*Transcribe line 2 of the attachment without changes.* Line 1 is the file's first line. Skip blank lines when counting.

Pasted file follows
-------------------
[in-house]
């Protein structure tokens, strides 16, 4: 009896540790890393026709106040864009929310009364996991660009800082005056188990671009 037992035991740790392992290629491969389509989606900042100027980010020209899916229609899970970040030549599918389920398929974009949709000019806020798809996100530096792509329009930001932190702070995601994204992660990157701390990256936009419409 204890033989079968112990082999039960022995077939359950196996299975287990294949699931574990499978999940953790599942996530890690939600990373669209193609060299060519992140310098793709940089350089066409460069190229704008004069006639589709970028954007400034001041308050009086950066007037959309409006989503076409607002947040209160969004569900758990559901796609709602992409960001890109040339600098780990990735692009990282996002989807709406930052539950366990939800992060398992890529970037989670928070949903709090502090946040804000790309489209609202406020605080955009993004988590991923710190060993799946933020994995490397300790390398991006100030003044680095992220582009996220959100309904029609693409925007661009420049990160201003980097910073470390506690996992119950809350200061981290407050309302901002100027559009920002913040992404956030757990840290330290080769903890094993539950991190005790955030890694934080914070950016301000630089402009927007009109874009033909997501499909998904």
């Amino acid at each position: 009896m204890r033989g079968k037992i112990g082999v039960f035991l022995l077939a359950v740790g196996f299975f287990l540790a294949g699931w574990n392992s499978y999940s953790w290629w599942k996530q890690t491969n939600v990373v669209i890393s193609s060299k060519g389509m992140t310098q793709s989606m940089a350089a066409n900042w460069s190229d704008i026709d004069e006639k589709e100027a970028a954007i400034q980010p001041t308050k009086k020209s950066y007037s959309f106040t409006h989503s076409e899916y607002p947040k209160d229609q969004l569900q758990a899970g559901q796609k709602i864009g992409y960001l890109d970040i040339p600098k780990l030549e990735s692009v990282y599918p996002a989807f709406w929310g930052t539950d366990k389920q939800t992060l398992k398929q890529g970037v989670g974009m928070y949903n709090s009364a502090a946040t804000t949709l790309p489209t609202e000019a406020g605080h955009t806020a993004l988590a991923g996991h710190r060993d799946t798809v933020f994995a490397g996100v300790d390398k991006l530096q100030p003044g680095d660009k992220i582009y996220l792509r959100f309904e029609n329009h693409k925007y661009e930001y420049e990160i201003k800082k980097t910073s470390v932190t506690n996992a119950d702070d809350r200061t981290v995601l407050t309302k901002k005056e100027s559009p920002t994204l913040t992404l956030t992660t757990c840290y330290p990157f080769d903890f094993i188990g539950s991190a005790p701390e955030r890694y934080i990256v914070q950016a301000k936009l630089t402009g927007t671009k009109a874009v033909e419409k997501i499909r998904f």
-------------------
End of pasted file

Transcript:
């Protein structure tokens, strides 16, 4: 009896540790890393026709106040864009929310009364996991660009800082005056188990671009 037992035991740790392992290629491969389509989606900042100027980010020209899916229609899970970040030549599918389920398929974009949709000019806020798809996100530096792509329009930001932190702070995601994204992660990157701390990256936009419409 204890033989079968112990082999039960022995077939359950196996299975287990294949699931574990499978999940953790599942996530890690939600990373669209193609060299060519992140310098793709940089350089066409460069190229704008004069006639589709970028954007400034001041308050009086950066007037959309409006989503076409607002947040209160969004569900758990559901796609709602992409960001890109040339600098780990990735692009990282996002989807709406930052539950366990939800992060398992890529970037989670928070949903709090502090946040804000790309489209609202406020605080955009993004988590991923710190060993799946933020994995490397300790390398991006100030003044680095992220582009996220959100309904029609693409925007661009420049990160201003980097910073470390506690996992119950809350200061981290407050309302901002100027559009920002913040992404956030757990840290330290080769903890094993539950991190005790955030890694934080914070950016301000630089402009927007009109874009033909997501499909998904």